The Government has unveiled ambitious plans to build a spaceport in Britain by 2018 with eight sites being considered.
Nasa have announced official confirmation of the first Earth-like planet orbiting in the habitable zone of another star.
Thousands of stargazers have captured the total lunar eclipse, or 'Blood Moon,' across the Americas early this morning.
Virgin boss Sir Richard Branson has hailed the Government's move to potentially build the UK's first spaceport.
Sir Richard, who is planning to get paying passengers into orbit, told ITV News that it was a "brave" plan and that it was "tremendous news for Britain going forward".
Astronaut Alexander Gerst tweeted a celebratory picture from space last night after his native Germany beat Argentina in the World Cup final.
The astronaut is currently onboard the International Space Station where he tweeted "congratulations" to the World Cup winners.
A list of eight possible locations across the UK for the first British spaceport will be announced this week at the Farnborough air show.
Representatives from the UK Space Agency will join government ministers to reveal the potential locations for a dedicated spaceport which they hope will be ready by 2018.
As part of ambitious plans the Government aims to capture 10% of the world's space market by 2030, citing figures that the UK sector has grown by just over 7% in the past two years, making it worth £11 billion and employing 34,000 people.
Business Secretary Vince Cable, who will make the announcement on Tuesday, said: "This week we will announce the next steps for this country's space race and how we will take one giant leap towards creating the first British spaceport, making space travel one step closer for all".
The first of three anticipated "supermoons" was seen around the world last night.
The "perigree moon" phenomenon - which occurs when the moon reaches the closest point on its elliptical orbit - makes the satellite appear larger and brighter than usual.
It is the first of three anticipated in as many months - with the others expected on 10 August and 9 September.
Scientists have found an unusual "hot spot" centered just below the best-known star constellation visible from Earth, the Plough, which could help explain a decades-long mystery.
The 'blob', situated two hand-widths below the "handle" of the Plough, an arrangement of seven stars within the Great Bear constellation, may shed new light on the origin of ultra-high energy cosmic rays, scientists said.
While lower energy cosmic rays come from stars, the origin of the highest energy rays still cannot be fully explained.
"All we see is a blob in the sky, and inside this blob there is all sorts of stuff - various types of objects that could be the source," said US astronomer Professor Gordon Thomson, from the University of Utah.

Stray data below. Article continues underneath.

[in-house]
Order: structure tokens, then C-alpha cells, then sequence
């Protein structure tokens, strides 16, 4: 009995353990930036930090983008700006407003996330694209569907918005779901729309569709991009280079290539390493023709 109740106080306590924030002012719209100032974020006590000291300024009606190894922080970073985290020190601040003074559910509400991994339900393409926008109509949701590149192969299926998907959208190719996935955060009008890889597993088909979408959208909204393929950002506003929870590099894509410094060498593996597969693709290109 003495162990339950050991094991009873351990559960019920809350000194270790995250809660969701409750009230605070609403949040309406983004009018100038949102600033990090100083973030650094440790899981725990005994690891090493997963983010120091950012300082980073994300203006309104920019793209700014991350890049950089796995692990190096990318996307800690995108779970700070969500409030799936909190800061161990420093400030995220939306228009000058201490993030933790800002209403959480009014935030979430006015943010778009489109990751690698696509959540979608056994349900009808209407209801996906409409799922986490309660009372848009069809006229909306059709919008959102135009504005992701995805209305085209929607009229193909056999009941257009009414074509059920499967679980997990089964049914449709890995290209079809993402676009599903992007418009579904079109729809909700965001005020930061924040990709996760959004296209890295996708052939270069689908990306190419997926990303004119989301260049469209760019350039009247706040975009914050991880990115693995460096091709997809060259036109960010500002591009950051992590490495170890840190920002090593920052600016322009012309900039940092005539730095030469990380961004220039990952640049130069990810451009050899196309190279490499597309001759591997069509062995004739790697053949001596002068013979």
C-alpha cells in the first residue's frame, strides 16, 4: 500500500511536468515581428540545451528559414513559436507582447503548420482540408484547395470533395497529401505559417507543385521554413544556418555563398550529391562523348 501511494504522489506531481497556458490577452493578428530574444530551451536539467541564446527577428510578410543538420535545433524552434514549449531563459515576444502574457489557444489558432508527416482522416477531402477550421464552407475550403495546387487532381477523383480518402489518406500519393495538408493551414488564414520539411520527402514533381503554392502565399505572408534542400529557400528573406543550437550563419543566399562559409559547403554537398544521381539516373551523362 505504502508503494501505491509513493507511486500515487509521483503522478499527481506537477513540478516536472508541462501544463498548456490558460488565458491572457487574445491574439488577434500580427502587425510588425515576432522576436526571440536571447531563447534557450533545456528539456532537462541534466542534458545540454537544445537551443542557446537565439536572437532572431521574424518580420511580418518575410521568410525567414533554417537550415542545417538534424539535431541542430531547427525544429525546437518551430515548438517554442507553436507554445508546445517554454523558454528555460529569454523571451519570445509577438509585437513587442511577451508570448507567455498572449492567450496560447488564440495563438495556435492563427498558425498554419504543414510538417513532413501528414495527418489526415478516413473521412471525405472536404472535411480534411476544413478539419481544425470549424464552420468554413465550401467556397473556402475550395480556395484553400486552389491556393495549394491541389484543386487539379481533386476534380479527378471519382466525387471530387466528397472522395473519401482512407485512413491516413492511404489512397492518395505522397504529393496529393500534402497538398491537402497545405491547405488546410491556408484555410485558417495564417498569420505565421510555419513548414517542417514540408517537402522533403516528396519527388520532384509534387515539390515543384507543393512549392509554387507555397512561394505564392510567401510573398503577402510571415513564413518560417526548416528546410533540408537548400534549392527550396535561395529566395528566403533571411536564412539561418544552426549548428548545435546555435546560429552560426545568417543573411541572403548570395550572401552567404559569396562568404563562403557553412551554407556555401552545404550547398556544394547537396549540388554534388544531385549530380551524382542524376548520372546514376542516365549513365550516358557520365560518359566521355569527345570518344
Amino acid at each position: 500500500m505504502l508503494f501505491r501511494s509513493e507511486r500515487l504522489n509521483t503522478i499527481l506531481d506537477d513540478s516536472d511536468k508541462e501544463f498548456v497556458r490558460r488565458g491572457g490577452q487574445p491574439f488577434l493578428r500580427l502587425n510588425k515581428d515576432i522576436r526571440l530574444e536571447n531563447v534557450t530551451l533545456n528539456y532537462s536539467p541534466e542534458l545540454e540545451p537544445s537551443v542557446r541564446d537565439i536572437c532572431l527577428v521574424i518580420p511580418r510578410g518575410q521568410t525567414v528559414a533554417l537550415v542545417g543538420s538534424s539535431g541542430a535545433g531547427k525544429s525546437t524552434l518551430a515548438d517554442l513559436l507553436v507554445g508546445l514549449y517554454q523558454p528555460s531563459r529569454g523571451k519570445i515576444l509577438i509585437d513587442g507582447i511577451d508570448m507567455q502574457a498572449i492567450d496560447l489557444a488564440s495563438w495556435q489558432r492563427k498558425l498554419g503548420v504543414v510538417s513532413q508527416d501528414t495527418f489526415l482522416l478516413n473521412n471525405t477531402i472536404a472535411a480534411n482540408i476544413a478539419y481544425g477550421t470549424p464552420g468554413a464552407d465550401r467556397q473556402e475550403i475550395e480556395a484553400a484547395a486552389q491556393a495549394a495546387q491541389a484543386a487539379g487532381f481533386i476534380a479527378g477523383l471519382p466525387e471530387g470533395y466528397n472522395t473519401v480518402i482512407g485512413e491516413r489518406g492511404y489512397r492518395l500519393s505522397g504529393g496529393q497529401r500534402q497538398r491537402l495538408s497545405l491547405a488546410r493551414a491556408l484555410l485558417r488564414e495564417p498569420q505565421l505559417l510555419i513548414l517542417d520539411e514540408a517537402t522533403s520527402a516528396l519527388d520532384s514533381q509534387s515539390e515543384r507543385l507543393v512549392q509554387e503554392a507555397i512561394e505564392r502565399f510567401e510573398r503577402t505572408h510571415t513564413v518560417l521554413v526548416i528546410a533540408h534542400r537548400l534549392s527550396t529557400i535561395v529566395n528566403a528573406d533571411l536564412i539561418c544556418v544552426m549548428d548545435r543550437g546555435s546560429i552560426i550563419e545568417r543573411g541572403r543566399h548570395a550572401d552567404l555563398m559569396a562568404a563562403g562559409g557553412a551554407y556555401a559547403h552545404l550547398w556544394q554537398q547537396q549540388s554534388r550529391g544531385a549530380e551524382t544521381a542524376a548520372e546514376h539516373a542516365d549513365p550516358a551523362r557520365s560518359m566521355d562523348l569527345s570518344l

"Now we know where to look," added Prof Thomson.
The International Space Station crew have got into the World Cup spirit, by holding a zero gravity kick-about 155 miles above the Earths surface.
Commander Steve Swanson along with astronauts Reid Wiseman and Alexander Gerst are seen volleying and saving the ball in their living quarters to show their support.
The video obtained from NASA TV contains no sound.
A new rocky planet dubbed a "mega-Earth" has been discovered in a distant star system.
The heavyweight world is up to 17 times more massive than the Earth, scientists announced.
According to scientists, the planet should have evolved over time into a gaseous "mini-Neptune."
Instead, Kepler-10c has managed to remain solid despite being more than twice as old as the Earth.
"We were very surprised when we realised what we had found," said astronomer Dr Xavier Dumusque, from the Harvard-Smithsonian Center for Astrophysics, who has led the research.
The discovery suggests that potentially life-bearing rocky planets may be far more abundant than was thought, and some could be immensely ancient.
Members of a Cornish radio who sent a morse code message to a Jupiter-bound satellite were surprised to receive a reply from Nasa.
Enthusiasts from the Poldhu Amateur Radio Club, sent the word 'hi' into space and they were amazed to hear that it was intercepted by the Juno spacecraft before it began its five-year mission to Jupiter.
In 2011 radio clubs around the globe were asked to try to contact Juno on its orbit around the Earth.
Three years on, a letter was sent to enthusiasts Cliff Malcolm, Keith Matthew, Les Jones and Dave Usher thanking them for their contact
Nasa has finalised the look of its newest spacesuit, thanks to a public vote.
The US space exploration agency revealed this week the prototype Z-2 spacesuit which sports a hard cover-layer with glow-in-the-dark patterns, similar to those seen in sci-fi movie 'Tron'.
Future variations of this suit will be used to allow astronauts to explore the surface of Mars.